As we’re tying up the loose ends of our life in London, it’s time to face the list of outings we’d meant to take — just assumed we’d get to — and didn’t.
At the top of that list, a mere hour’s train ride from central London, is the bustling beach town of Brighton. It always seemed so easy to go, so we never actually did it. Until last weekend. Three quarters of us got there, anyway. The other spent the weekend with friends in Worcestershire. Like the sauce, except a town. Everybody wins.
As committed, if recently absent, members of the Jersey shore community (New Jersey, that is, which I used to think was obvious), we felt a little like we knew Brighton before we got there.
Home of rowdy hen and stag parties, carnival rides on the pier, chilly Atlantic water — this is the beach language we speak. I swear that’s the same horse’s ass that rides by on the carousels across the Garden State. As Cope noticed, though, this one rides clockwise.
That’s England for ya. Just when you think it’s the same, it’s different.
Before we left London for the weekend, I asked an English friend whether they use the term “honky-tonk” to describe the kind of environment we’d expect to find in Brighton. She said, “No, we don’t,” and then five slow seconds of dead silence elapsed.
So I guess they don’t. And I guess I’m kind of an idiot.
All I know is we use that term in the states — or at least my mom and I do — and we’re right about Brighton. Along the beach, it’s as honky-tonk as it gets.
Except you can also sit on the rocky shore and look out across the English Channel hoping to catch a glimpse of France. That’s not something we offer at the Jersey shore.
And that’s England for ya, too. Just when you think it’s tacky, it’s still like a thousand years old and totally, stunningly elegant.
Brighton's thriving vegetarian and vegan food scene
Brighton is also known for having a thriving vegetarian and vegan food scene, and it didn’t disappoint. On the short walk from the train station to the beach at lunchtime, we stumbled upon the tail end of a street food festival with tons of vegetarian and some good-looking vegan food. I wanted to take a photo, but I was too hungry. And I wanted to link to it, but I can’t find any evidence of it online. There’s some chance it was a mirage, but I don’t think so.
Brighton's Food for Friends
For dinner we really enjoyed our visit to Brighton’s oldest vegetarian restaurant, Food for Friends.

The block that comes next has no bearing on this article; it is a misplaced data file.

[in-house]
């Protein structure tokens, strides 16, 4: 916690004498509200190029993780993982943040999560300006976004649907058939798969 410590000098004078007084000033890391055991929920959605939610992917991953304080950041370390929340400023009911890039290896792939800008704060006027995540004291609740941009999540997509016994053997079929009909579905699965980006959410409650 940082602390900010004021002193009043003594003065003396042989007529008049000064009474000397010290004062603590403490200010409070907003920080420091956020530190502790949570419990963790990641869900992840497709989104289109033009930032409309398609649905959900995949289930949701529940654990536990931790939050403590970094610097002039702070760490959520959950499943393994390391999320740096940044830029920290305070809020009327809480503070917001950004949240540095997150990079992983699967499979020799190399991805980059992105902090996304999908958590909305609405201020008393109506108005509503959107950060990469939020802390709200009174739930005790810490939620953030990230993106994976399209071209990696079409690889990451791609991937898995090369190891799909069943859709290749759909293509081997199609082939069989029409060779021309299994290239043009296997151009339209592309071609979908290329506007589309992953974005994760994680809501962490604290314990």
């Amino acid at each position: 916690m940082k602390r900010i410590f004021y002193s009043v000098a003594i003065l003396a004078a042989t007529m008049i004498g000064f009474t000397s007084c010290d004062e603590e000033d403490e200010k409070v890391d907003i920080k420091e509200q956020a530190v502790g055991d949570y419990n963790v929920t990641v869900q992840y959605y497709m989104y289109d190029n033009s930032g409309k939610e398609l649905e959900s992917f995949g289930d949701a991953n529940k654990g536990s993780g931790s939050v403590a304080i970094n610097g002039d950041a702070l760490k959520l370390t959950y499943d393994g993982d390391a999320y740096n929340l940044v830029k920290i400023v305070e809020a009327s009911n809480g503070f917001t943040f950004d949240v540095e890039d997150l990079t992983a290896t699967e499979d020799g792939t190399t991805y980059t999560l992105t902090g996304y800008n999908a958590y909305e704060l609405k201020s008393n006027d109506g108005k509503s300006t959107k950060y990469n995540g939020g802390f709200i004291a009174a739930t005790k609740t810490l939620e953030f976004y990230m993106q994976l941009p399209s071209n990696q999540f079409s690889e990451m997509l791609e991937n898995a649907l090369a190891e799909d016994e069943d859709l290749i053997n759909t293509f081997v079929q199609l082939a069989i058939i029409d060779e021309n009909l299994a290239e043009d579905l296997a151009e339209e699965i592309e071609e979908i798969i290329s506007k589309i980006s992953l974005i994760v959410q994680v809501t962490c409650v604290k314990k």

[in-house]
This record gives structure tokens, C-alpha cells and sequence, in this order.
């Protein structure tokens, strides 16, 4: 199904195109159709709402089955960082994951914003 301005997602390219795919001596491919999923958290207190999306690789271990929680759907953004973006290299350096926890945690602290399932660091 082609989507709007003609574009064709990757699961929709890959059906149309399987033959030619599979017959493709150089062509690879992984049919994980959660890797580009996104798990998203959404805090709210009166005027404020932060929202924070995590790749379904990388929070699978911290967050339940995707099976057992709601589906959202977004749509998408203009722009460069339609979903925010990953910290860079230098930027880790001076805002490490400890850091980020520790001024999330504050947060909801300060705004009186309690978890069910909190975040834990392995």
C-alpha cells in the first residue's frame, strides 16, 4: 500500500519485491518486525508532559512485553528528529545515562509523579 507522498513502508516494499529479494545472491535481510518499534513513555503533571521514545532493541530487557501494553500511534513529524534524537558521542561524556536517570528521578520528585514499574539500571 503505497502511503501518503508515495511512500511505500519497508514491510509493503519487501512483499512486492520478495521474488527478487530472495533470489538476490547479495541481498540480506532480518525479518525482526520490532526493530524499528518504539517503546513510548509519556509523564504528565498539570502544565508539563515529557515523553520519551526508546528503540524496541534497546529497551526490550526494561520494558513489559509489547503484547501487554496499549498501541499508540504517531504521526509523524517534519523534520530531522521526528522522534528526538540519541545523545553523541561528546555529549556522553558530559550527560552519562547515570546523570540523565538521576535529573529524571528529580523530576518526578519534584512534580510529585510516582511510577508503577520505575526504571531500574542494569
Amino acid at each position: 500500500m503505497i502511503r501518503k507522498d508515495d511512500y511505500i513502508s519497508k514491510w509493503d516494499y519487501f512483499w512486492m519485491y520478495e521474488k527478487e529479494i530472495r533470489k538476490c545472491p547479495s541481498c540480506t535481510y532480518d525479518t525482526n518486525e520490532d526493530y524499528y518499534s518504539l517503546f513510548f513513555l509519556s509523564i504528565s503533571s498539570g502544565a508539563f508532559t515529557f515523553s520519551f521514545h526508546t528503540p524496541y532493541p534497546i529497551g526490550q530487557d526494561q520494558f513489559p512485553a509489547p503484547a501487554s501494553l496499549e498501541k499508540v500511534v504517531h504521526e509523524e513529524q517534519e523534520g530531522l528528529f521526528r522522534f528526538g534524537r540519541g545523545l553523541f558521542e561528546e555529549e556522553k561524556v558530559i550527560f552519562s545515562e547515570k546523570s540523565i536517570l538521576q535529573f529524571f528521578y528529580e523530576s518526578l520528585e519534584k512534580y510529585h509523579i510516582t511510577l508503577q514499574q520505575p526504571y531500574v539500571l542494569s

The food is fresh and interesting and also quite rich. They really like their sauces, and the dishes that aren’t vegan definitely celebrate cheese. But hey, so do I. Especially when there’s a nice cocktail menu to help wash it down.
The restaurant is housed in a beautiful building that’s like a toy replica of Manhattan’s Flatiron. The interior decor is cozy but modern and pretty, and the staff is friendly and welcomes children.
They even have a spot-on kids’ menu, and let me just say that I’m very glad I got to steal a few bites of the macaroni and cheese, which was made with as much care as the rest of the food.
Food for Friends has lots of quirky-cool neighbors in The Lanes, a historic district that’s now full of a wide range of shops, from antiques to jewelry to indie home decor. Also a few chain stores, though refreshingly few. We spent a nice hour or two walking along the winding streets in that area.
Shopping in Brighton
As for places where I’d actually want to buy something (or, let’s say, everything), there’s England at Home — actually two shops across the street from each other, both full of cheeky and retro home decor — and Workshop, which makes simple and functional home goods look like sweet, sweet candy for grownups.
You could buy some lovely stoneware or porcelain to hold your actual sweet, sweet candy for grownups. The kids wouldn’t think to look in there, so you could hoard it all and look all chic and aboveboard in the process. Just a suggestion.
Brighton's Royal Pavilion
And just when you thought you were getting a handle on Brighton, let me throw in the Royal Pavillion.
Once a beach house for the royal family, it’s referred to as a “magnificent royal pleasure palace” and apparently boasts the largest collection of chinoiserie in England. Both of which are things I tend to run screaming from, but lots of people seemed to be psyched to pay the 11 GBP entry fee that entitles you to take zero photographs inside the premises. So maybe you’d like it.
Meanwhile, on the beach...
As for us, we opted for the beach where we could get our hot diggity dog on. Or more accurately, our kinda-freezing-for-June diggity dog.
It made us happy. And no matter which side of the Atlantic you’re on, that’s all you can really ask for from a beach town.